Test DN:password_reset_dn
Obsolete:cn=Password Reset Agents,ou=System Groups,dc=example,dc=org
  • Role grants write-only access to the shadowLastChange and the userPassword attributes in the ou=People,dc=example,dc=org LDAP subtree to allow password changes in personal accounts.
  • This role is meant for applications that act on behalf of the users to allow them to perform password changes after out-of-band authentication.

SMS Gateway

DN:cn=SMS Gateway,ou=Roles,dc=example,dc=org
Test DN:sms_gateway_dn
  • Role grants read-only access to the mobile LDAP attribute, required by the SMS gateways to send SMS messages.

Hidden Object Viewer

DN:cn=Hidden Object Viewer,ou=Roles,dc=example,dc=org
  • Role occupants can see LDAP objects included in the Hidden Objects LDAP group.

Other directory objects

This section of the documentation describes various other LDAP objects and their default access policy defined by the debops.slapd Ansible role.

System Groups

DN:ou=System Groups,dc=example,dc=org
  • This subtree was used to hold LDAP objects related to access control, which have been converted to normal groups and roles. It can be safely removed from existing LDAP directories; the ACL rules for this LDAP object will be removed at a later date to allow for secure migration to the new directory layout.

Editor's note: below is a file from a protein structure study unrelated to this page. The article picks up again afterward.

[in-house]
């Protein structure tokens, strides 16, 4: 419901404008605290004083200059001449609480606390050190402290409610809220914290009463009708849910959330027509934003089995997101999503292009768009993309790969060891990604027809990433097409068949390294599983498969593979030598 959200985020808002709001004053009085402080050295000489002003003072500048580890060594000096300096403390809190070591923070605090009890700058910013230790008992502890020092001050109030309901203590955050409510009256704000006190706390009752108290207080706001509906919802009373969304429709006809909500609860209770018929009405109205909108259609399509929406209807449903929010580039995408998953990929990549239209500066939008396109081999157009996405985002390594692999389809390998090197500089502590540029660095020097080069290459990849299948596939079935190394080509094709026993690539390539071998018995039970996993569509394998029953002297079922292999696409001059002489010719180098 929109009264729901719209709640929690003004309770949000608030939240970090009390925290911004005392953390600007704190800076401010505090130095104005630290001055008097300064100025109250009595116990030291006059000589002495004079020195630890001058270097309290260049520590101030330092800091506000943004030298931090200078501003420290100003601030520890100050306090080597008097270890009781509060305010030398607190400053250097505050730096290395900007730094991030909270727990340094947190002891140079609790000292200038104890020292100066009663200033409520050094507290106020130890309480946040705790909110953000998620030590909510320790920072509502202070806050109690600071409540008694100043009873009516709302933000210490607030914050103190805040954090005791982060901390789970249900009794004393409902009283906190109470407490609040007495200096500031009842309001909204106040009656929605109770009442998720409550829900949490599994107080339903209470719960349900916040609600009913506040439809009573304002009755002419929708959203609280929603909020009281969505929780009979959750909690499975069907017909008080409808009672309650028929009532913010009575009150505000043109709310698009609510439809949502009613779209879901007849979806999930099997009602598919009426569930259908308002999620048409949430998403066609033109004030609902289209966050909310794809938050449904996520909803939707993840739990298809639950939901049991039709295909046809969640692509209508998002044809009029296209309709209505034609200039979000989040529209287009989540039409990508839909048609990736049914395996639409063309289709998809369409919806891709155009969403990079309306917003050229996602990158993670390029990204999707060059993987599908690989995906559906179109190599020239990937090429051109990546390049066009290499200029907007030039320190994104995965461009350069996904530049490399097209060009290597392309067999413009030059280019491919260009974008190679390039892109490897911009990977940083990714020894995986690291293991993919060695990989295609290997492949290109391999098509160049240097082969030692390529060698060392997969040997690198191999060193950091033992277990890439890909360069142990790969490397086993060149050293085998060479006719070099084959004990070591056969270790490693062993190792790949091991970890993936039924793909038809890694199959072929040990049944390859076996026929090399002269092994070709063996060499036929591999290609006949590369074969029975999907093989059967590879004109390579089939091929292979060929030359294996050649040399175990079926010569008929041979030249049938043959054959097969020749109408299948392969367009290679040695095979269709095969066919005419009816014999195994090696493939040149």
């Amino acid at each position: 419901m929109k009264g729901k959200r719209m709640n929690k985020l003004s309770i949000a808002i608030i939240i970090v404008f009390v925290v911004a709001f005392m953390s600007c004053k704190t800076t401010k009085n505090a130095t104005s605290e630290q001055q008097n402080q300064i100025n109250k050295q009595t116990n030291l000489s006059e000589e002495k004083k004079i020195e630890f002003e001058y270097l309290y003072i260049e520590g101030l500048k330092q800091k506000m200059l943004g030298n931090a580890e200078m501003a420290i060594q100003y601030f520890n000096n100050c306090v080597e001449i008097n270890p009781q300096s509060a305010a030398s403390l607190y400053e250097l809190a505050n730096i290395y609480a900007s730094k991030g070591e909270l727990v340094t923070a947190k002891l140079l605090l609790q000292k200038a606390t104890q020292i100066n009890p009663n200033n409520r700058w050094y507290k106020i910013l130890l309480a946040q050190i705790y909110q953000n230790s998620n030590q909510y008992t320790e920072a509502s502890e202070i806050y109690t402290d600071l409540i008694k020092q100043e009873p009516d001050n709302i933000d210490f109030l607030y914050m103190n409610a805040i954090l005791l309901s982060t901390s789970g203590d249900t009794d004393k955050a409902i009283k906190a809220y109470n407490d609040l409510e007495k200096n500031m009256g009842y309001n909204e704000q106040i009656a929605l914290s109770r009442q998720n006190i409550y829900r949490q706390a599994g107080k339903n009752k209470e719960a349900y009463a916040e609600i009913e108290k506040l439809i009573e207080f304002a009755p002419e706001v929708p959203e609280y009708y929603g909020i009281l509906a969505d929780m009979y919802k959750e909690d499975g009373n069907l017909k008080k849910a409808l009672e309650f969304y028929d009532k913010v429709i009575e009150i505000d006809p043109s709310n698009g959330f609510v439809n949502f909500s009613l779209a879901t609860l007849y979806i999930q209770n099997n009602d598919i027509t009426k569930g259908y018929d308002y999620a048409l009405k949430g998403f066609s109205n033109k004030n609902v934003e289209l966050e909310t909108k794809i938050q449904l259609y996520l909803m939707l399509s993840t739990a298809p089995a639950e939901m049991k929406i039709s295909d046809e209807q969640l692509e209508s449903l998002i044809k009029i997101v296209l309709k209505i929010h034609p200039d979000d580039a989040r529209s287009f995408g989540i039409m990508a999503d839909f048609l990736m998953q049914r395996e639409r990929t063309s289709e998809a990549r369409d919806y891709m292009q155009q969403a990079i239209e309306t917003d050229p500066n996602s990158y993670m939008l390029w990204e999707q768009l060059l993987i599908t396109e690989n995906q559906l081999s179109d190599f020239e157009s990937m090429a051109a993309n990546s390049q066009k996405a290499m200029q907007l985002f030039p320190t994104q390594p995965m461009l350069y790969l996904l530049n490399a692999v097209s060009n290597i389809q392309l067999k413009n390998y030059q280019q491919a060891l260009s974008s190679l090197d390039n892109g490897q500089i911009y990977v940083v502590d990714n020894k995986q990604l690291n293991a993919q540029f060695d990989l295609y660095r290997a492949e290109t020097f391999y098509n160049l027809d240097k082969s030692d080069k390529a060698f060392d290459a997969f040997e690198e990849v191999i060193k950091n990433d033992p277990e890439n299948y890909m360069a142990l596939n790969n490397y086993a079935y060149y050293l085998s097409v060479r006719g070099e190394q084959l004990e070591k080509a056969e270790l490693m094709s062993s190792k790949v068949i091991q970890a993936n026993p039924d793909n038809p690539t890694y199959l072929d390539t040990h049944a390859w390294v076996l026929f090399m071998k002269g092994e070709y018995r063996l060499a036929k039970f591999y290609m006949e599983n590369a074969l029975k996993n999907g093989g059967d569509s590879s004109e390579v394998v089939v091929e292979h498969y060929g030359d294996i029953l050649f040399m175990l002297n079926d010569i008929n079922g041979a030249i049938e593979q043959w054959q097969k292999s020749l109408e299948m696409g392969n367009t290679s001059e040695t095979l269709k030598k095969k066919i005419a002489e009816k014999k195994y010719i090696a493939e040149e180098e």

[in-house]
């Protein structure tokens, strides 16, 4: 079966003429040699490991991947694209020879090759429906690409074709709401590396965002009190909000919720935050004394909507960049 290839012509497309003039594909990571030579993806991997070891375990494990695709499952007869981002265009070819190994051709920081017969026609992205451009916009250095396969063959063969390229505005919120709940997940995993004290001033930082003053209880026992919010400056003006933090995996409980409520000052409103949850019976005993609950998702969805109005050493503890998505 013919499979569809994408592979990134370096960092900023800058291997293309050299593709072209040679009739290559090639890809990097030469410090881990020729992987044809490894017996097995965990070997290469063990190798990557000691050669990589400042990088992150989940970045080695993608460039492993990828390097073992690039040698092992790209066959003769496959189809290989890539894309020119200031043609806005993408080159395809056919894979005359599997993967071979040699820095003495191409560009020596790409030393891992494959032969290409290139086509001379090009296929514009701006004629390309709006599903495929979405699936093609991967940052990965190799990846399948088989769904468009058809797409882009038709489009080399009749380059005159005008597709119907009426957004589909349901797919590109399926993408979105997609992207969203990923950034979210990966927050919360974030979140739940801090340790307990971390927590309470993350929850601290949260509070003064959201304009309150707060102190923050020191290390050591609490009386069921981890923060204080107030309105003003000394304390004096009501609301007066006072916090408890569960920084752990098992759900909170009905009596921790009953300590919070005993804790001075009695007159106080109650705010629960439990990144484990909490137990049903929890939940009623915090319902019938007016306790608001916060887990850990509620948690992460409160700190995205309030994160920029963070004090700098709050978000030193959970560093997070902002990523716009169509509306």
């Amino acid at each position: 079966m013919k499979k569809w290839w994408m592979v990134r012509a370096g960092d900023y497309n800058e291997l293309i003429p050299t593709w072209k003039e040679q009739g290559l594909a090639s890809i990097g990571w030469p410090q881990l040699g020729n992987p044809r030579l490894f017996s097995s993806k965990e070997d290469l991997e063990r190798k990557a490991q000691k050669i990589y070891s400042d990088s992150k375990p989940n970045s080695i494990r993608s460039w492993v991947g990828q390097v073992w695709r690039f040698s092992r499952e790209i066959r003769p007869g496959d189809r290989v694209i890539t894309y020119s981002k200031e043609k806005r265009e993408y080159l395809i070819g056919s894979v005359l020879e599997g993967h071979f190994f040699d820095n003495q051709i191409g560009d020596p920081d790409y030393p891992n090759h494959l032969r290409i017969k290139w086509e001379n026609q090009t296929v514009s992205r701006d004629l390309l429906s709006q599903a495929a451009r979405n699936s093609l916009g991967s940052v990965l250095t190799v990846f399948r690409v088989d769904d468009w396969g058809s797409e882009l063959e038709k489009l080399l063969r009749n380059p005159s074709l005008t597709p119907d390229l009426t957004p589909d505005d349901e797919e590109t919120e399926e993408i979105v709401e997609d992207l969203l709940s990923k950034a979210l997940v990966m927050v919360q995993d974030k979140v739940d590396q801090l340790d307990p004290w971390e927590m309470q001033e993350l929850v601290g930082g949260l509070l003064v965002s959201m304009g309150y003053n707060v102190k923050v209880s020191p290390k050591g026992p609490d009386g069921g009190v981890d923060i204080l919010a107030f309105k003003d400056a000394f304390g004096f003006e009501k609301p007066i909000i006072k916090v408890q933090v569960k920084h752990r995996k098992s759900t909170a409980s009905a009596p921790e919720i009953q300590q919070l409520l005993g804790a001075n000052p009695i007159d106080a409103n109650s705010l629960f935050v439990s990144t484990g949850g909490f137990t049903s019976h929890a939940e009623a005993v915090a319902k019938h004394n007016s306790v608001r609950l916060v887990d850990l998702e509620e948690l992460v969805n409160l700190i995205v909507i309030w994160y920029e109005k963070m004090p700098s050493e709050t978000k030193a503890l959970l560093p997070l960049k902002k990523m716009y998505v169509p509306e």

Group owners

  • The owners of the LDAP groups under the ou=Groups,dc=example,dc=org LDAP subtree, defined by the owner attribute, can add, modify or remove members in their respecitve groups, using the member attribute.

Object owners

DN:self
  • Object owners see their own LDAP objects even if they are hidden using the Hidden Objects LDAP group.
  • Object owners have write access to the shadowLastChange attribute, and write-only access to the userPassword attribute in their own LDAP objects to allow password changes.
  • Object owners have write access to the mobile, carLicense, homePhone and homePostalAddress attributes in their own objects. These attributes cannot be seen by other unprivileged users.

Authenticated users

DN:users
Test RDN:person_rdn
  • Authenticated users have read-only access to most of the LDAP directory, depending on the restrictions defined by the ACL rules.